Brighton Underground

On Saturday, we went underground, into the sewers.

Sewers are like a revelation. You always know they there, but mysteriously out of sight and of unknown configuration. There’s no Google Maps for the sewers. In Brighton, infrastructure exploration is a sponsored activity. While watching the introductory video with faux Martha Gunn, the smell starts to hit you. Initially a detterent, the odor starts to seem inviting about halfway through Martha’s dragging bit. Our guides were regular water company workers, gleefully and with semi-disbelief at the public enthusiasm, proudly showed off the Victorian brickwork in the maze of tunnels, that replaced cess pools and wells of Brighthelm.

The photo above is the junction of the London Road and Lewes Road sewers; London and Lewes Road are the two main valley hugging routes out of town. London Road Sewer is flowing at a pretty good clip, eclipsing Lewes Road .. maybe more folks out for the day up that way. It was all pretty clean actually, all sensible, and hydrologically modelled. And most of it original; Victorian Brighton planned for even bigger booms then what occured and the capacity is excess unless something like a hurricane comes through. The guides mournfully told of a workers toilet, with direct sewer connection, blown clear off the floor by the 1987 hurricane; this is like connecting your laptop directly to an internet backbone. Since then, they’ve built a three mile long storm water holding tank underneath the sea front from Brighton to Hove (!), and the biggest problem is clearing out road grit washed into the system.

The best part is emerging up the road on the Old Steine. A pretty strange sight to see 3 dozen people emerging from a hole in the ground.

Except that this is Brighton, and this day was the Brighton Street Festival.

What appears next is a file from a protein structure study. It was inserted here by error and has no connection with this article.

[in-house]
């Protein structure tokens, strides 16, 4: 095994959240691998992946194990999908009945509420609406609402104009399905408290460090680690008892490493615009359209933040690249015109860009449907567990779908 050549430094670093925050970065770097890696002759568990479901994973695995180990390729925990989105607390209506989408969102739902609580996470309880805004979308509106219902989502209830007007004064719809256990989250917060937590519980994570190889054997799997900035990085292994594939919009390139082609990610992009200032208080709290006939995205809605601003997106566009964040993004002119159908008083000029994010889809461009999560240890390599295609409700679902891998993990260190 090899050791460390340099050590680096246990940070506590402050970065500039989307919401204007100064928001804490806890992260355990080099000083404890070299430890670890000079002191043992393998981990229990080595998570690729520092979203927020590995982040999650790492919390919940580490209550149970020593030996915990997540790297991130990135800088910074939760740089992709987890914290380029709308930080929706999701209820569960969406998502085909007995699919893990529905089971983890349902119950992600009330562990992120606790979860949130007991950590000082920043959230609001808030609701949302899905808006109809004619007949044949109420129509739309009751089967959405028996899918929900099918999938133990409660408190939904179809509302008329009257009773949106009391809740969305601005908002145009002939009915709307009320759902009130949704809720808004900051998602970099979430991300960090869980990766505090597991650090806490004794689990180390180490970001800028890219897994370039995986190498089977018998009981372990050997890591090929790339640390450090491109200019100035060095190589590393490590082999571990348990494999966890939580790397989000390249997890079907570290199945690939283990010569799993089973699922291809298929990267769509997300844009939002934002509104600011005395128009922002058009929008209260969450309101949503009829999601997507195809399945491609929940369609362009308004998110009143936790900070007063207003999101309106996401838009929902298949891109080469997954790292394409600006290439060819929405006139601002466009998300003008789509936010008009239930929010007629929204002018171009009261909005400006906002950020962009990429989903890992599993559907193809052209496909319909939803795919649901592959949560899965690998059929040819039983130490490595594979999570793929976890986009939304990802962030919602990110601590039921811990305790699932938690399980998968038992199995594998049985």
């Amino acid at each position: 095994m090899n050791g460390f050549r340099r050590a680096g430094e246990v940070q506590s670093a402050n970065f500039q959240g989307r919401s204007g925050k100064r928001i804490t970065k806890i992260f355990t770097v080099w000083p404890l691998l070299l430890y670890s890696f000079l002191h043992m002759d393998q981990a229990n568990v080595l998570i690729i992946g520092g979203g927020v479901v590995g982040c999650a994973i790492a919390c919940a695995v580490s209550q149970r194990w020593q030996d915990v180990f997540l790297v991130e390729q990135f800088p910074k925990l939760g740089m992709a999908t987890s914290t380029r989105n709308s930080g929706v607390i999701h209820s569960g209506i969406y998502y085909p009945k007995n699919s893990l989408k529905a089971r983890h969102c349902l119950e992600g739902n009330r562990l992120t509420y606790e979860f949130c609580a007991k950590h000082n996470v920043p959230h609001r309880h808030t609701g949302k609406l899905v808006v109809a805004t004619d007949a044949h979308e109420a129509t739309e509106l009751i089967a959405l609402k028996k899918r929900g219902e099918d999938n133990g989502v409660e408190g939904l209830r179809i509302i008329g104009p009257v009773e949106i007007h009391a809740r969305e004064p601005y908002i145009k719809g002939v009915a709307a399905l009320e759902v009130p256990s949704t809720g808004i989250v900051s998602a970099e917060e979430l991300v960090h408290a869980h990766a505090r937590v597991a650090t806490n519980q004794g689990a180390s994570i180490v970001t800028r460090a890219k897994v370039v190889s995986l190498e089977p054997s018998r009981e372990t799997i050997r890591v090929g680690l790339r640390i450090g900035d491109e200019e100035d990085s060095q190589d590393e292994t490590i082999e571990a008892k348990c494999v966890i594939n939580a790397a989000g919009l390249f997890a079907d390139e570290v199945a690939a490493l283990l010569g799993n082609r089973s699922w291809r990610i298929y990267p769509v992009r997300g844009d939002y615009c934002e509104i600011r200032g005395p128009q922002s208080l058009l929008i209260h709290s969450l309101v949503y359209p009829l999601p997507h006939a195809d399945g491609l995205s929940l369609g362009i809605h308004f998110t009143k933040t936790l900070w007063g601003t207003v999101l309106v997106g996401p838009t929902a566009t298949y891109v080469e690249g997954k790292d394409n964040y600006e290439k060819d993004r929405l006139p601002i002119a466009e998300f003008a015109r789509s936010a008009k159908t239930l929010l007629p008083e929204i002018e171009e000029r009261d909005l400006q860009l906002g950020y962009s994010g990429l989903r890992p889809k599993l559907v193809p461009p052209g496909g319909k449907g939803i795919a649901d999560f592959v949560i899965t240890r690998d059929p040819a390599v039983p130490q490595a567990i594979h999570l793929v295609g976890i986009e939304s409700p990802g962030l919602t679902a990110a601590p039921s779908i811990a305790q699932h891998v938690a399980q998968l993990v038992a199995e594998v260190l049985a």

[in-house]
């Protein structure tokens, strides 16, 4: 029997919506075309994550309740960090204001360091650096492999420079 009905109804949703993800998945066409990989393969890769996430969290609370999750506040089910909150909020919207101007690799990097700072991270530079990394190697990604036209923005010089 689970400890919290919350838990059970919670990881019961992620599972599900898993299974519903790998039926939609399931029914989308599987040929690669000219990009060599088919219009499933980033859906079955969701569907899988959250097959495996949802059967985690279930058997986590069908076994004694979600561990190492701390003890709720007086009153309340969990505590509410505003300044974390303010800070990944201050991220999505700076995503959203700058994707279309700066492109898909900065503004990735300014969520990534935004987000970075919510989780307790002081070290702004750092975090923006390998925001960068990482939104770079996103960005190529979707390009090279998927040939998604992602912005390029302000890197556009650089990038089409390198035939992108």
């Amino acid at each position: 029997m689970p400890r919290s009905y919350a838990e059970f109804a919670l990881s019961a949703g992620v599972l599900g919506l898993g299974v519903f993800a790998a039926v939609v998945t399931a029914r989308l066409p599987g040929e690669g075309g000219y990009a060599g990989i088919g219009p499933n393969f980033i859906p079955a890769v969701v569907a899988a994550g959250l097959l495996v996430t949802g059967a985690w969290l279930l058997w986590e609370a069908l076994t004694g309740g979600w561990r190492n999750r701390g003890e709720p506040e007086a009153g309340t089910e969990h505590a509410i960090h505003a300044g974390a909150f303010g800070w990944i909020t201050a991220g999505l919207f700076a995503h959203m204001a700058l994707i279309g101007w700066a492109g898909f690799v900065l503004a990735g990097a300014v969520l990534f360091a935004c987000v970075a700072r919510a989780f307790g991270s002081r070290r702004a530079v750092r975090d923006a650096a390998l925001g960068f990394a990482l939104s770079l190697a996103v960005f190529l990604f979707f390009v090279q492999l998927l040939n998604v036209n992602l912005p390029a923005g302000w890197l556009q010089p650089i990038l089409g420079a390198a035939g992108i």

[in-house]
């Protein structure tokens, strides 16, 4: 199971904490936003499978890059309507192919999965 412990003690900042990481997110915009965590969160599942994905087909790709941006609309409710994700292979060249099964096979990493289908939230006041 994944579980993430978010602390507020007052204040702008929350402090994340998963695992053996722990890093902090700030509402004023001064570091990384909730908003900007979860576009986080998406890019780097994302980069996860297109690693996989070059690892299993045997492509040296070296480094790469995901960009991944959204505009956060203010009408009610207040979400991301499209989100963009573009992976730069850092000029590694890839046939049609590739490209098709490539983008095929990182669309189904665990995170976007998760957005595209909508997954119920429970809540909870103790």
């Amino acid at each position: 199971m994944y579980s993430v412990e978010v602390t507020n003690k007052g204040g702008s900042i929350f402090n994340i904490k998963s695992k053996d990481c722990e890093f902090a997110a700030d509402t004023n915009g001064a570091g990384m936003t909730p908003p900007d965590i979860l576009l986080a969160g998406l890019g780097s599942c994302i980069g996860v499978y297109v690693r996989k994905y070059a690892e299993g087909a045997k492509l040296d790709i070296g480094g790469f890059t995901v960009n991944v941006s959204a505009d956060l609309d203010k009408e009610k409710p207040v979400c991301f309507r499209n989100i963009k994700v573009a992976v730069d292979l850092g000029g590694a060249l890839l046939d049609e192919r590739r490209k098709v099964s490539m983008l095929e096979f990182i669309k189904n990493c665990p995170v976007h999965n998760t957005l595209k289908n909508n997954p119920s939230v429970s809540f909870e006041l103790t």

I find some human-animal hybrids particularly disturbing. There was a very accurate Chicken at Burning Man a couple years ago that was just too accurate. Something about knowing there’s a human being inside, filtering their experiences, cognition, and interaction to such a different organism. Animals with human or greater characteristics are much more fathomable.

We had a pretty good run on the Brighton Festival this year. The Lost and Found Orchestra by the Brighton local Stomp Company was a lot of fun, and as usual had me banging on various bits of ephemera all week. I’m a bit parochially proud after discovering their local origins. Souterrain riffed off the landscape and village of Stanmer, for a beautiful trip into the underworld. Souterrain is, too appropriately for this post, French for “underground passageway”. La Clique was not disappointing; drunkeness, maximum mugging for the audience, general retardation, acrobatics, and a rapping granny.

One of our last meals out around these parts was at the Sushi Garden, pretty much the most authentic sushi place you’ll find in Brighton. We ordered a Brighton roll, which features shrimp tempura. They seemed much more at home on my plate then dancing in the street.

Next sushi stop will be SF, which will make me forget all about European sushi.

5 thoughts on “Brighton Underground”

  1. I find that kind of thing fascinating. The Victorians were ingenious and systematic, and knew how to build scalable systems. Are you planning to bring some of this kind of thing into your mapping activity?

  2. In the proceedings of Geo-information for Disaster Management, I read a very interesting article on how GIS services were deployed in lower Manhatten following the 9/11. Their models needed to contend with numerous underground layers, built up in complex ways over a couple hundred years, and required constant updating as rescue and excavation work proceeded.

    Today I think the scope of mapping activities I’m into are not yet at this level. This is still the domain of experts; accurate tools for measurement and representation require expertise, and the knowledge of critical infrastructure is still secured by obscurity. Of course, what is easily accomplished today by a mapping novice was considered quite specialized just a few years ago, so I don’t expect it to be long before underground infrastructure mapping is common place.

    That said, if anyone wants to help build a high powered, water proof, radio transmitter to flush down the Brighton Sewers, to do a little tracking, let’s go for it!

  3. True, there don’t seem to be any security reasons why some of this data shouldn’t be in the public domain. It’ll be interesting to see what people do with it.

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